One of the most important reasons I started this blog: to fill the void of too-few liberal voices talking about how our faith inspires our politics.
When I was about ten years old, growing up in a conservative Christian home, I asked my grandmother if she was a Republican or a Democrat. Obviously, I knew she was going to say Republican, because all Christians were Republicans. (My grandparents, who were given awards for their perfect Sunday School attendance – as adults! – and watched Bill Gaither Homecoming videos, were most definitely Christians, in the cultural sense and in the most personal.)
Except she said she was a Democrat, and it poked a hole in my worldview.
It was the first hint I had that politics might be more complicated than I had previously realized. (To be fair, I was ten. The entire world was more complicated than I had previously realized.) What I didn’t know then was that Democrats, with their New Deal and Social Security and fairer labor laws, had made the American Dream possible for people like my grandparents, who never graduated high school; who drove a garbage truck; who worked at a factory. Democrats made it possible for them, and so many others, to create a good life out of hard work and to raise children who had more than they did. One of their sons went on to own his own business. Another, my dad, got a doctoral degree. My grandparents were so proud.
My grandfather who was a garbage truck driver was also a farmer. At his funeral, people our family didn’t even know packed into the church and later told us how he would bring them food from the farm when they were down on their luck. That was part of my inheritance from my family: I learned that you’re supposed to help other people because that’s what Jesus would do. That’s what love would do.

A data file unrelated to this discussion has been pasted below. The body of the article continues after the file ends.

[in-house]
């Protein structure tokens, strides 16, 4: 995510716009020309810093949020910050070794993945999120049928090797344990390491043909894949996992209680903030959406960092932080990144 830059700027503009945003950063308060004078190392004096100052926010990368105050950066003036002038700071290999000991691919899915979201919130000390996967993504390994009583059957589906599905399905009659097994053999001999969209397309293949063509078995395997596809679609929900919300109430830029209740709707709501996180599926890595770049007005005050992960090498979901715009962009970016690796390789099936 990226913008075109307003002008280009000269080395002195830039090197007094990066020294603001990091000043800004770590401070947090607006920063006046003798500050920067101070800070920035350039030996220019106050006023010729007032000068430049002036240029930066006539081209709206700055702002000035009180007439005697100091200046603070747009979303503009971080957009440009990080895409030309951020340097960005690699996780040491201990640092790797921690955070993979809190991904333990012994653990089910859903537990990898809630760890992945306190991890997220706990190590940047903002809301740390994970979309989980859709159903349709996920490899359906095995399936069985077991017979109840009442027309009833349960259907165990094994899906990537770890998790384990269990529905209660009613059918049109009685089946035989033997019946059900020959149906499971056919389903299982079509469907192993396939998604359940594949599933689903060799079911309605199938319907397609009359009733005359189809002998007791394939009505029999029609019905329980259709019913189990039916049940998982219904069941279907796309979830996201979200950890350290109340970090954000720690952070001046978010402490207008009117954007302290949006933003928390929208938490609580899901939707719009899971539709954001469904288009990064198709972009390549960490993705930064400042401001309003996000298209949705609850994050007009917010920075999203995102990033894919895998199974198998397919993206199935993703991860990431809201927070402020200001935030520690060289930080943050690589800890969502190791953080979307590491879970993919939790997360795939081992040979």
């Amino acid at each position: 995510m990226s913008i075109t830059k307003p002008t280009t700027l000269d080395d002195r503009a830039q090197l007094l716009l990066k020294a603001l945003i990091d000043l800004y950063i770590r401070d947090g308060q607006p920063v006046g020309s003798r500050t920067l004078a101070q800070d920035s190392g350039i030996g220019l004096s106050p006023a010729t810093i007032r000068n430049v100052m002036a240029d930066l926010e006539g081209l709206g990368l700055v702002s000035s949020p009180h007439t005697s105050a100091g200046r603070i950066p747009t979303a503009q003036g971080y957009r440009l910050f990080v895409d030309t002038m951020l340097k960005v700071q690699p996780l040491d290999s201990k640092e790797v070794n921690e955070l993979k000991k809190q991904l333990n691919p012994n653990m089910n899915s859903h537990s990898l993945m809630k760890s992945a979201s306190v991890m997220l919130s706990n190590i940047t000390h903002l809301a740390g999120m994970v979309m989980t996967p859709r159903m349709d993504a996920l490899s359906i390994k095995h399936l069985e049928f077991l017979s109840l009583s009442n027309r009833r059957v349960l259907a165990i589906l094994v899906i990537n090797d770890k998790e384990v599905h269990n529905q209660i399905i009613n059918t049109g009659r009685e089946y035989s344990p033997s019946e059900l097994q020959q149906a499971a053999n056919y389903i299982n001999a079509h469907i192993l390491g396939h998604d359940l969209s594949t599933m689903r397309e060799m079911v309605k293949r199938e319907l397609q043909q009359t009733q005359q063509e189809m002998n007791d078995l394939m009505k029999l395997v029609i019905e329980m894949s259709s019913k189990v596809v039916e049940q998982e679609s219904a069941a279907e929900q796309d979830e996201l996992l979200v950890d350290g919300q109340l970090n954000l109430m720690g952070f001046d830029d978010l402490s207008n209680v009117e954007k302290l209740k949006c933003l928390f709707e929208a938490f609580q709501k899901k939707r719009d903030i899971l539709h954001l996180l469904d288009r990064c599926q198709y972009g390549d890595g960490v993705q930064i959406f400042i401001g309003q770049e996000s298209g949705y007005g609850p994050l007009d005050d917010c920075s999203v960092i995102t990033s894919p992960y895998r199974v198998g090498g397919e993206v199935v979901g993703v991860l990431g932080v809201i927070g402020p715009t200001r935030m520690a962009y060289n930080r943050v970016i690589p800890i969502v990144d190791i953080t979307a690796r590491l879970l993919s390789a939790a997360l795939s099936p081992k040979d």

Republicans argue that government shouldn’t be in the business of helping people, because people should be helping people. I can understand that to some degree. Certainly, the onus is on us as individuals to love our neighbors as our selves.
Unfortunately, no matter how I and my local faith community may help people, I have to recognize that not all people have access to a community that gives generously. I have to recognize that too often churches place restrictions on their helping, that exclude the very people who may need it the most. Additionally, I recognize that not all congregations have equal resources to help their communities. Some areas of the country need more help than others. I appreciate that there is a federal government that can provide help and is accountable to us, its people, for doing so in fair ways.
One may deride that as socialism, but when all is said and done, it is, for me, more personal than any political label. It’s about my faith. It’s about what I learned, deep in my bones, from the words of Jesus and the life of my grandma and grandpa.